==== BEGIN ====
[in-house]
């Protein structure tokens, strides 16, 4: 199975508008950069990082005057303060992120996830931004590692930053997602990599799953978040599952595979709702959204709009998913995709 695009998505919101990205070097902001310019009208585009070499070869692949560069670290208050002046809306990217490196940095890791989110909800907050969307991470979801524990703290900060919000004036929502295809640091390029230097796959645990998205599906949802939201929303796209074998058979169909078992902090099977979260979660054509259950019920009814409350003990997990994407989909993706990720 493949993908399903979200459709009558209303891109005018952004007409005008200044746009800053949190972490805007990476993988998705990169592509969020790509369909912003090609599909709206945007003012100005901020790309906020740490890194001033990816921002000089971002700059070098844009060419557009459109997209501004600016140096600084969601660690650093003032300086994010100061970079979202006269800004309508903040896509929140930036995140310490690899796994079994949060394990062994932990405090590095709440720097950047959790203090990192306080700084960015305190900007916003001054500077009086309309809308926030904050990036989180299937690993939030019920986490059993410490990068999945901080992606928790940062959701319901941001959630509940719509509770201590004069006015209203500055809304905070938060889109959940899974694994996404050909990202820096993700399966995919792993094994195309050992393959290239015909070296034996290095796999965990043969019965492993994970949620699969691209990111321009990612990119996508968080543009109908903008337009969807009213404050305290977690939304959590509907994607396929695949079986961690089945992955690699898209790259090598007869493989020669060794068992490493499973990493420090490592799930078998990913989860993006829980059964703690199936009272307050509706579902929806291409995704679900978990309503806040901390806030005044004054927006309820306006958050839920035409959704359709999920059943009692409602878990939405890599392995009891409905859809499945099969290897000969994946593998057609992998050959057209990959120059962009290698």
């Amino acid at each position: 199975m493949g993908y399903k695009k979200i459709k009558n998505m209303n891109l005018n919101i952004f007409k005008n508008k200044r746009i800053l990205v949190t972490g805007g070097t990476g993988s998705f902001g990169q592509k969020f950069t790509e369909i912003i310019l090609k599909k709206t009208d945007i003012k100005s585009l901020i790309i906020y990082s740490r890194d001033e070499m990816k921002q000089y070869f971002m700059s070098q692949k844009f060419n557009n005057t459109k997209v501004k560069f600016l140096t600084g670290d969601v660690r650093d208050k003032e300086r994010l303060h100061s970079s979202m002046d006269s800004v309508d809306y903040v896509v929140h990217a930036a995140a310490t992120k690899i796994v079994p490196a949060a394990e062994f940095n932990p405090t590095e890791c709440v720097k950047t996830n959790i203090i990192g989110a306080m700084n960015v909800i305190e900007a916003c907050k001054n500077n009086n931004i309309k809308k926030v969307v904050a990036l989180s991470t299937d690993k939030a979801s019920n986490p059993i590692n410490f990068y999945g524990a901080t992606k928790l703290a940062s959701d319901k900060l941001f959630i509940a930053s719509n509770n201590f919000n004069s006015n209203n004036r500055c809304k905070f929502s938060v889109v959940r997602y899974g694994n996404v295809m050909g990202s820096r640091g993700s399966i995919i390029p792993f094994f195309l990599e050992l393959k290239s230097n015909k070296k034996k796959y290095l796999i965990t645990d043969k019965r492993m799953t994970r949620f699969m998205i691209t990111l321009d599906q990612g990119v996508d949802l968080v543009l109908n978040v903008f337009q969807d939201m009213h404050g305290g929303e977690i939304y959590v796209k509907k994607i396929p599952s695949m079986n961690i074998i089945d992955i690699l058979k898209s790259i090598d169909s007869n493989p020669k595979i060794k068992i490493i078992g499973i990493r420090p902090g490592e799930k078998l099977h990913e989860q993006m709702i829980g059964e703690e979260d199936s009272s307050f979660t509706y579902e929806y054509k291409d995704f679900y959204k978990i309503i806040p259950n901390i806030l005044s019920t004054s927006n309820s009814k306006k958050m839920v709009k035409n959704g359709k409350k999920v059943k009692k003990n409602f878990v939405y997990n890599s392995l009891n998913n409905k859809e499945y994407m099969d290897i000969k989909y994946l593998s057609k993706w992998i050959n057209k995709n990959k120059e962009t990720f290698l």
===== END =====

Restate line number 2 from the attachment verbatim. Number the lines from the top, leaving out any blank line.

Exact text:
């Protein structure tokens, strides 16, 4: 199975508008950069990082005057303060992120996830931004590692930053997602990599799953978040599952595979709702959204709009998913995709 695009998505919101990205070097902001310019009208585009070499070869692949560069670290208050002046809306990217490196940095890791989110909800907050969307991470979801524990703290900060919000004036929502295809640091390029230097796959645990998205599906949802939201929303796209074998058979169909078992902090099977979260979660054509259950019920009814409350003990997990994407989909993706990720 493949993908399903979200459709009558209303891109005018952004007409005008200044746009800053949190972490805007990476993988998705990169592509969020790509369909912003090609599909709206945007003012100005901020790309906020740490890194001033990816921002000089971002700059070098844009060419557009459109997209501004600016140096600084969601660690650093003032300086994010100061970079979202006269800004309508903040896509929140930036995140310490690899796994079994949060394990062994932990405090590095709440720097950047959790203090990192306080700084960015305190900007916003001054500077009086309309809308926030904050990036989180299937690993939030019920986490059993410490990068999945901080992606928790940062959701319901941001959630509940719509509770201590004069006015209203500055809304905070938060889109959940899974694994996404050909990202820096993700399966995919792993094994195309050992393959290239015909070296034996290095796999965990043969019965492993994970949620699969691209990111321009990612990119996508968080543009109908903008337009969807009213404050305290977690939304959590509907994607396929695949079986961690089945992955690699898209790259090598007869493989020669060794068992490493499973990493420090490592799930078998990913989860993006829980059964703690199936009272307050509706579902929806291409995704679900978990309503806040901390806030005044004054927006309820306006958050839920035409959704359709999920059943009692409602878990939405890599392995009891409905859809499945099969290897000969994946593998057609992998050959057209990959120059962009290698």